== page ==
Past adaptation and development experience displays mixed results. Kates (2000) described several historic climate adaptations (e.g., drought in the Sahel) and development measures (e.g., the Green Revolution) and argued that development measures that were generally consistent with climate adaptation often benefited some groups (e.g., people with access to resources) while harming others (e.g., poor populations, indigenous peoples). Ford et al. (2006) showed that unequal acquisition of new technologies can, under some circumstances, increase vulnerability to external stresses by weakening social networks and thereby altering adaptive capacity within communities and between generations. Belliveau et al. (2006) makes the link to climate explicit by observing that adaptation to non-climatic forces, without explicitly considering climate, can lead to increased vulnerability to climate because adapting previous adaptations can be expensive.

Future links between sustainable development and climate change will evolve from current development frameworks; but recognising the exposure of places and peoples to multiple stresses (Chapter 17; Chapter 19; Section 20.3.1) and accepting the challenge of mainstreaming adaptation into development planning will be critical in understanding what policies will work where and when. For example, in the Sudan, there is a risk that development efforts focusing on short-term relief can undermine community coping capacity (Elasha, 2005). In the mitigation realm, incentives for carbon sequestration could promote hybrid forest plantations and therefore pose a threat to biodiversity and ecosystem adaptability (Caparrós and Jacquemont, 2003; Chapter 18). Development decisions can also produce cumulative threats. In the Columbia River Basin, for instance, extensive water resource development can influence basin management with multiple objectives within scenarios of climate change because climate impacts on stream-flow cause policy dilemmas when decision-makers must balance hydroelectricity production and fisheries protection (Hamlet, 2003; Payne et al., 2004). Restoring in-stream flow to present-day acceptable (but sub-optimum) levels could, in particular, cause hydroelectricity production to decline and production from fossil fuel sources to rise. Interactions of this sort raise important questions on the analysis of the causes of recent climate-related disasters. For example, are observed trends in injuries/fatalities and property losses (Mileti, 1999; Mirza, 2003; MA, 2005; Munich Re, 2005) due to unsustainable development policies, climate change or a mixture of different factors? Could policy interventions reduce these losses in ways that would still meet broader objectives of sustainable development? Some proposed responses for Africa are described in Low (2005) and AfDB et al. (2004).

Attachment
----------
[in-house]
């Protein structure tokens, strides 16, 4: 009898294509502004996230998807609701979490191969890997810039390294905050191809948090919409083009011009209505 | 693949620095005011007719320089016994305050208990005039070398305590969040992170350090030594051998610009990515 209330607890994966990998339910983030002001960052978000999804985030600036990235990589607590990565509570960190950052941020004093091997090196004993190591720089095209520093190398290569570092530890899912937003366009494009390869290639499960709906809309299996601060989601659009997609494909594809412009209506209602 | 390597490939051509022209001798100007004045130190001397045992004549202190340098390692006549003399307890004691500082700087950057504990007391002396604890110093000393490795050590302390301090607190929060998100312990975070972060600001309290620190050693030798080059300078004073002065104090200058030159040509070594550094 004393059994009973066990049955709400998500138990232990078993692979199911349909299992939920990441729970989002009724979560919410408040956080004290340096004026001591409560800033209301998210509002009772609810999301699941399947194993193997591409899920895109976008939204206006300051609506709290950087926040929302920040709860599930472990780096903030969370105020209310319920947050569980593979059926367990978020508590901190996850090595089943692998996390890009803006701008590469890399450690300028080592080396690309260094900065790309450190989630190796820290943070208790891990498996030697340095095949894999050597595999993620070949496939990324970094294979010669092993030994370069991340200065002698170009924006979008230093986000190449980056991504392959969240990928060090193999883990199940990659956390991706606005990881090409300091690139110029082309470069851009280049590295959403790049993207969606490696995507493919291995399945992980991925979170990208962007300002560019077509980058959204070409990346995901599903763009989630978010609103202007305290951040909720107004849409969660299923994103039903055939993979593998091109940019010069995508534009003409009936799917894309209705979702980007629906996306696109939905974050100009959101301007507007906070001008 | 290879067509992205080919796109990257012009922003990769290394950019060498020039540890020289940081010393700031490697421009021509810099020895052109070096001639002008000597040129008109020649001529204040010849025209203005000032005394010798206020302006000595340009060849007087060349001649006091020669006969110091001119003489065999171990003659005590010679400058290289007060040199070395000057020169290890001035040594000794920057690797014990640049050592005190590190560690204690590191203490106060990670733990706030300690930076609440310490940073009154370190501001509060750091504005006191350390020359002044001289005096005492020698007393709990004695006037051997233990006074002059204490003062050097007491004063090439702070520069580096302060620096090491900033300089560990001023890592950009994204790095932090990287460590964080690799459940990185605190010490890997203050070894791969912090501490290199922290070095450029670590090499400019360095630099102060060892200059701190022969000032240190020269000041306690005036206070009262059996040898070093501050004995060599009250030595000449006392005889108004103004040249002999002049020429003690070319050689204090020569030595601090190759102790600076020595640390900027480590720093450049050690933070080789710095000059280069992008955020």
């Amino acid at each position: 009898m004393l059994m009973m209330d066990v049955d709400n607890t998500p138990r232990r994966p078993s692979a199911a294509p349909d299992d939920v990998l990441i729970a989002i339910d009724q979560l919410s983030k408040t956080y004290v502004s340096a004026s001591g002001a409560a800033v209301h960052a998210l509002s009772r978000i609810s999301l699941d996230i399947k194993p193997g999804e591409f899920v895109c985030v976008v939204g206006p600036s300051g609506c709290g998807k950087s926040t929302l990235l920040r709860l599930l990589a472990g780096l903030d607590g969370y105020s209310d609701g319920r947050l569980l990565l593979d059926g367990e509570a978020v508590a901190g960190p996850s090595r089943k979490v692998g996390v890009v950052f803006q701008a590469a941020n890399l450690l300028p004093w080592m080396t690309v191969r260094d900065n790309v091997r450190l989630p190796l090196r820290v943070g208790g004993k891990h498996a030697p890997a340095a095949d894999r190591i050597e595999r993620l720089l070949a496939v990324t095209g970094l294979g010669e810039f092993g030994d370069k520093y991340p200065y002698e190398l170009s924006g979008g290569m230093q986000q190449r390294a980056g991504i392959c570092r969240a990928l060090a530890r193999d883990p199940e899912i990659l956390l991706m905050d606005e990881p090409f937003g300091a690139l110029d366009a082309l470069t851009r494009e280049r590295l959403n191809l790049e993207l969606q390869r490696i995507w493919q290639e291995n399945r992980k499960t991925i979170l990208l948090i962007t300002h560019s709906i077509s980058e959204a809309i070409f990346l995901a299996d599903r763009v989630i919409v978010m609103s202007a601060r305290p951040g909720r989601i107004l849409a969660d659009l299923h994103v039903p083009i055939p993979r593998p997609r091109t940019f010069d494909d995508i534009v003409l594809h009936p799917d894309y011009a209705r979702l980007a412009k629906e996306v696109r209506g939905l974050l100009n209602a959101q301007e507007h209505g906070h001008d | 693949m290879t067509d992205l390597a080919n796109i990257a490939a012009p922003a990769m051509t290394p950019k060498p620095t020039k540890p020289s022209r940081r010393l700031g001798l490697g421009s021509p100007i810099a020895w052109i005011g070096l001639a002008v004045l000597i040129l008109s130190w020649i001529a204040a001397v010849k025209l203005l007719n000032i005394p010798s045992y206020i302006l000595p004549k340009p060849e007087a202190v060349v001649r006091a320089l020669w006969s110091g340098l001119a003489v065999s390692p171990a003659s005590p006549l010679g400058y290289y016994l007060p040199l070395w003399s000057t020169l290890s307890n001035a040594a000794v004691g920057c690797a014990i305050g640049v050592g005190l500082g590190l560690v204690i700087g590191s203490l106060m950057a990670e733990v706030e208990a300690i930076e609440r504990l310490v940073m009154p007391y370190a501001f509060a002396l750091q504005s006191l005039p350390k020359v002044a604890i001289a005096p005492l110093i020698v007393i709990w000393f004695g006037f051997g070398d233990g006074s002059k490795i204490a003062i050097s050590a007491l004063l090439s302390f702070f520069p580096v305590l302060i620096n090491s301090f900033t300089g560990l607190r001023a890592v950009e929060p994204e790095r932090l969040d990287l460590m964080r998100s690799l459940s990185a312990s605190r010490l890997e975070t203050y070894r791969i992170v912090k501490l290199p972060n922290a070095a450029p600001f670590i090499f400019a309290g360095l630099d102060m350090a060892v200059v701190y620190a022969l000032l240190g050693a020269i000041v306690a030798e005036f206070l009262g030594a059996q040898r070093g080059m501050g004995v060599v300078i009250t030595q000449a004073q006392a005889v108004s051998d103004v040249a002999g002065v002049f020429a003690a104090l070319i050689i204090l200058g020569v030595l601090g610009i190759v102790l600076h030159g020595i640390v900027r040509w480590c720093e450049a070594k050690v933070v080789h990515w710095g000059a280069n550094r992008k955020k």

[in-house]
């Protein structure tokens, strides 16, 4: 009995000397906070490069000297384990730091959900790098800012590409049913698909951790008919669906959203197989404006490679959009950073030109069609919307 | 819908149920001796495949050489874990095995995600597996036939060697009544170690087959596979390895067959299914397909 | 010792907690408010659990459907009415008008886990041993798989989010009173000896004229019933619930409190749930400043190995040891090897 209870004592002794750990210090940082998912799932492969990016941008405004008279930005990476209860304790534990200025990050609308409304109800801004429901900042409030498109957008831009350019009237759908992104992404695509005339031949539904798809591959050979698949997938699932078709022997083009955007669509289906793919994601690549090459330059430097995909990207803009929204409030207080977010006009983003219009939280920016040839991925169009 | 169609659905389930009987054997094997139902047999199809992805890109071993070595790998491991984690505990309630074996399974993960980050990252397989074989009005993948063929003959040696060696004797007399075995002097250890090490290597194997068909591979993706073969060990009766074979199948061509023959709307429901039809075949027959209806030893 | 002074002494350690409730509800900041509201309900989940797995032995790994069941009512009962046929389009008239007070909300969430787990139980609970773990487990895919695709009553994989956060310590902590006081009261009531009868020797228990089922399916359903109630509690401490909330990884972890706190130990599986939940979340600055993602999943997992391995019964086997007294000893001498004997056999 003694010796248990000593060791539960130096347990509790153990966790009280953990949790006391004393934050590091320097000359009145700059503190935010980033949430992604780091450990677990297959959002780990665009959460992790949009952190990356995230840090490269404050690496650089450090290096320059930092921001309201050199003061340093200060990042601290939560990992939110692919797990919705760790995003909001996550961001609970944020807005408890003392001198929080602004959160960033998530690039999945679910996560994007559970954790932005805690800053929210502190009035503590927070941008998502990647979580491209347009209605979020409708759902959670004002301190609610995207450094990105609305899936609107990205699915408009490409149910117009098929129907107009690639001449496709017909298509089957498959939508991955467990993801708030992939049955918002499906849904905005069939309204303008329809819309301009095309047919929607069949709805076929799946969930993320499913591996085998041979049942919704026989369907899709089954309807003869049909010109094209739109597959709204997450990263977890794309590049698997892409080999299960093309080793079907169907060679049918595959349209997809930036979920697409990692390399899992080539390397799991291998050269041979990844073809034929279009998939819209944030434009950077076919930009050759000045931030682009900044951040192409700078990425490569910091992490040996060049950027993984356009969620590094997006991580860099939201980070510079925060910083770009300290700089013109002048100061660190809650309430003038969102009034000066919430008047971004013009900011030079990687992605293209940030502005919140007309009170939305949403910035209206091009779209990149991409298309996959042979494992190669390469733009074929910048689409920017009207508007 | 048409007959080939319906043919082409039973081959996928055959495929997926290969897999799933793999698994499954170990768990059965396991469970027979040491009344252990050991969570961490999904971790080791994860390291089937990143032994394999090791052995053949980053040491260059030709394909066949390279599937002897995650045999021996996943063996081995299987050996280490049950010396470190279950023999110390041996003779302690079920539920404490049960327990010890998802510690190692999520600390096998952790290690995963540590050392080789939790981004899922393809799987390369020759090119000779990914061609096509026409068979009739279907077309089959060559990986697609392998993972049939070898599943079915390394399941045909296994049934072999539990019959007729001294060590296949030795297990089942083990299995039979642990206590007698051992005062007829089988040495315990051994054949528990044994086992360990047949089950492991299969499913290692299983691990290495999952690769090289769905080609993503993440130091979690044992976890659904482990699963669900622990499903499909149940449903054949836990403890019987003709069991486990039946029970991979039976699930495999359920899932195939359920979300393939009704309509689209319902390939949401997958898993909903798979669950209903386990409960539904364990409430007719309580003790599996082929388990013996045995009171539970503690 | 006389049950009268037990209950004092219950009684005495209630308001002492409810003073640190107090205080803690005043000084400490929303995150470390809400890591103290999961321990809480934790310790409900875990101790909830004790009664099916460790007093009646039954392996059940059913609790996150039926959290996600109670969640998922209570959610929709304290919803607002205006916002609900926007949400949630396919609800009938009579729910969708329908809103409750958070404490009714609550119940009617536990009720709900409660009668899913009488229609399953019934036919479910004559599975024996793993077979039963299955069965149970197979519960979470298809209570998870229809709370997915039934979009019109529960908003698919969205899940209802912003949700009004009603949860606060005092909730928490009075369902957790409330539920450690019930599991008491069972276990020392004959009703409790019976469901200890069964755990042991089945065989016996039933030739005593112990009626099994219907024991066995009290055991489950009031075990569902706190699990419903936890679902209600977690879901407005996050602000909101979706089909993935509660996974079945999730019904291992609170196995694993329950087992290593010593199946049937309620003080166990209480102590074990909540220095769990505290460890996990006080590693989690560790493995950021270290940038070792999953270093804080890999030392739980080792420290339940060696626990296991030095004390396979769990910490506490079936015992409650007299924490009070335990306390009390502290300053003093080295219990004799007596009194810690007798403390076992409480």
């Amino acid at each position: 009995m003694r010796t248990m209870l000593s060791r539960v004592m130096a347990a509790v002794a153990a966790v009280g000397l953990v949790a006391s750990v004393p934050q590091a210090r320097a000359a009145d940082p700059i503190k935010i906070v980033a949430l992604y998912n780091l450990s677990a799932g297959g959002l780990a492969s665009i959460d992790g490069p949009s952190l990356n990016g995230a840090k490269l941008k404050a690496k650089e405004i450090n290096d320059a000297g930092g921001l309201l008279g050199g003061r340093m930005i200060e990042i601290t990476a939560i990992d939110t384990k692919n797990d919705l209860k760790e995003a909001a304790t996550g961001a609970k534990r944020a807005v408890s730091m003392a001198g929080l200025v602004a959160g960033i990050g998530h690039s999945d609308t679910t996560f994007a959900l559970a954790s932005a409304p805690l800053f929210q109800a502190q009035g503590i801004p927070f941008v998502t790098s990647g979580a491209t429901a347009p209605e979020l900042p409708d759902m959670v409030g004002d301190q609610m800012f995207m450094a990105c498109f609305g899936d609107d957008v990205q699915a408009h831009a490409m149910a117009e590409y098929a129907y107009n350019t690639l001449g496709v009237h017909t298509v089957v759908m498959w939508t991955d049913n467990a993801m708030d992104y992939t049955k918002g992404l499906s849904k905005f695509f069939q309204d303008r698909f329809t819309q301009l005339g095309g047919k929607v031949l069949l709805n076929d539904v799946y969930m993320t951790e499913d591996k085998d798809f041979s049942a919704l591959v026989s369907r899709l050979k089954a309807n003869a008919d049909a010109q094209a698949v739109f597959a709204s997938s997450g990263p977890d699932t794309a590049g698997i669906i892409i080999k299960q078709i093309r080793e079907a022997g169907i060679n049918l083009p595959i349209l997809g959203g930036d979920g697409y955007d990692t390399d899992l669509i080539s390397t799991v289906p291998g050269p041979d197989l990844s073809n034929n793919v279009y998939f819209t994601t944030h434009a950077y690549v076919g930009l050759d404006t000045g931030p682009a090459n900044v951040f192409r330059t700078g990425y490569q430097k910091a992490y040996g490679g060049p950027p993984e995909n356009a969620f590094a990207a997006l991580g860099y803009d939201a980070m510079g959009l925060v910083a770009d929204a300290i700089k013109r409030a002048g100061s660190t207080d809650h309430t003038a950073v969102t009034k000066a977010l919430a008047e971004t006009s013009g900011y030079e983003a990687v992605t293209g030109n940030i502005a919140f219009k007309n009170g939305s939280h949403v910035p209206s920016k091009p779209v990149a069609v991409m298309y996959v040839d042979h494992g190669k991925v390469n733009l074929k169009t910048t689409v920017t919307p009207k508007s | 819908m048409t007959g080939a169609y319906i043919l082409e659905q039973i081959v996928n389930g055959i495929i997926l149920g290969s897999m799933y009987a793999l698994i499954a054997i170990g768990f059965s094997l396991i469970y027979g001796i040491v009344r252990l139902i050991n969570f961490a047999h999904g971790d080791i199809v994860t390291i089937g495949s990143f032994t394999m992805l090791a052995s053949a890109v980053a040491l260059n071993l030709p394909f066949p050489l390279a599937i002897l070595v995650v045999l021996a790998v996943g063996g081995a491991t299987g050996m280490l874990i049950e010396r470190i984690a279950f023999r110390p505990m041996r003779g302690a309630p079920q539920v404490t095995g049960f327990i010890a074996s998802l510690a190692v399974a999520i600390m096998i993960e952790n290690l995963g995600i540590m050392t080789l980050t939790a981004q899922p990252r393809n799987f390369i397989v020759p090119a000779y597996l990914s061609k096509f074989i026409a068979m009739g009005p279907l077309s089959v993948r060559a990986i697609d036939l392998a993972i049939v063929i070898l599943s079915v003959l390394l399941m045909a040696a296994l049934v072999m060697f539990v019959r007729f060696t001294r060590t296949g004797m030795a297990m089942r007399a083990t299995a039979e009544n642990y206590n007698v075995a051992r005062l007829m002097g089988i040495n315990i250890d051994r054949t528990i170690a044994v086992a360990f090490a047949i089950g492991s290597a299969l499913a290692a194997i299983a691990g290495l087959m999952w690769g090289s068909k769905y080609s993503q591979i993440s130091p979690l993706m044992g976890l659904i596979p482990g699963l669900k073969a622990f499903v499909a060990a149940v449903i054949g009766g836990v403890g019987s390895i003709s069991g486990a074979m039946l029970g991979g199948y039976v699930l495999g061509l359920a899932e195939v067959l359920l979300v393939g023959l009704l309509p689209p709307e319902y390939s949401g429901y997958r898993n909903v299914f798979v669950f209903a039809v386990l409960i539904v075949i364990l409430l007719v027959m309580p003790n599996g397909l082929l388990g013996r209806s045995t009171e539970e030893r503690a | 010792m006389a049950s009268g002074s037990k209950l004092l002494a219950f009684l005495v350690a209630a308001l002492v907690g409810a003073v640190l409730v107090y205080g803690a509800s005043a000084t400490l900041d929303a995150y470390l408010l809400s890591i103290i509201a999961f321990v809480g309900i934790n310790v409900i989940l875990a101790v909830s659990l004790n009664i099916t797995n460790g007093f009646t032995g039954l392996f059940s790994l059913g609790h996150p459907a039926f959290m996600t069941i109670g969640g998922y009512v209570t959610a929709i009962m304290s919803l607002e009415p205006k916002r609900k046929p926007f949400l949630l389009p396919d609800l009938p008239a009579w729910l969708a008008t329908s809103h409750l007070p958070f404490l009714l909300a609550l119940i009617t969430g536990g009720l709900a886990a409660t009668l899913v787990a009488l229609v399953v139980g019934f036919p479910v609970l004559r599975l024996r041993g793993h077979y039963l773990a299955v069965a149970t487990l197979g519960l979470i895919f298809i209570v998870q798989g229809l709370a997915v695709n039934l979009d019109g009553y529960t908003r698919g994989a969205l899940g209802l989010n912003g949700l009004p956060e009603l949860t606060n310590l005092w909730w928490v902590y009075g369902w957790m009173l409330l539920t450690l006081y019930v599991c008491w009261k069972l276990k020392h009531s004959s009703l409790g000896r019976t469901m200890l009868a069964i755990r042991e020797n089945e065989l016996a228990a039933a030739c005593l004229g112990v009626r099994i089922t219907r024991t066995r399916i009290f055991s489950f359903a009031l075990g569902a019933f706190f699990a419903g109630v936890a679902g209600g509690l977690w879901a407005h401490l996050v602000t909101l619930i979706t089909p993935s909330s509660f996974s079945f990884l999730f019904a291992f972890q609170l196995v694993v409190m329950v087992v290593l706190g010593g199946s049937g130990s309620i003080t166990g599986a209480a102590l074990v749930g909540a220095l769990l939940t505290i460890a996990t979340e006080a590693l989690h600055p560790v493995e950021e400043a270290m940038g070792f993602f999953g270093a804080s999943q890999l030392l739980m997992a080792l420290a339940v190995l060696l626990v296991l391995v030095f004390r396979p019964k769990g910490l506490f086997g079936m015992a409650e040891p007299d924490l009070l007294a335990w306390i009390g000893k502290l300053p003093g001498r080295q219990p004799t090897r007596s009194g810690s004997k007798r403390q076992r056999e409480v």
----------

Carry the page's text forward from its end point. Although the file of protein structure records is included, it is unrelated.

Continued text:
Globalisation also adds complexity to the management of common-pool resources because increased interdependence makes it more difficult to find equitable solutions to development problems (Ostrom et al., 1999). Increases in the costs associated with various hazards and the prospects of cumulative environmental/economic threats have been described as syndromes. Schellnhuber et al. (1997) identified three significant categories: over-utilisation (e.g., over-cultivation of marginal land in the Sahel), inconsistent development (e.g., urban sprawl and associated destruction of landscapes) and hazardous sinks (e.g., large-scale diffusion of long-lived substances). Schellnhuber et al. (2002) and Lüdeke et al. (2004) describe possible future distributions of some of these syndromes. They suggest how mechanisms of mutual reinforcement, including climate change and development drivers, can help to identify regions where syndromes may expand and others where they might contract.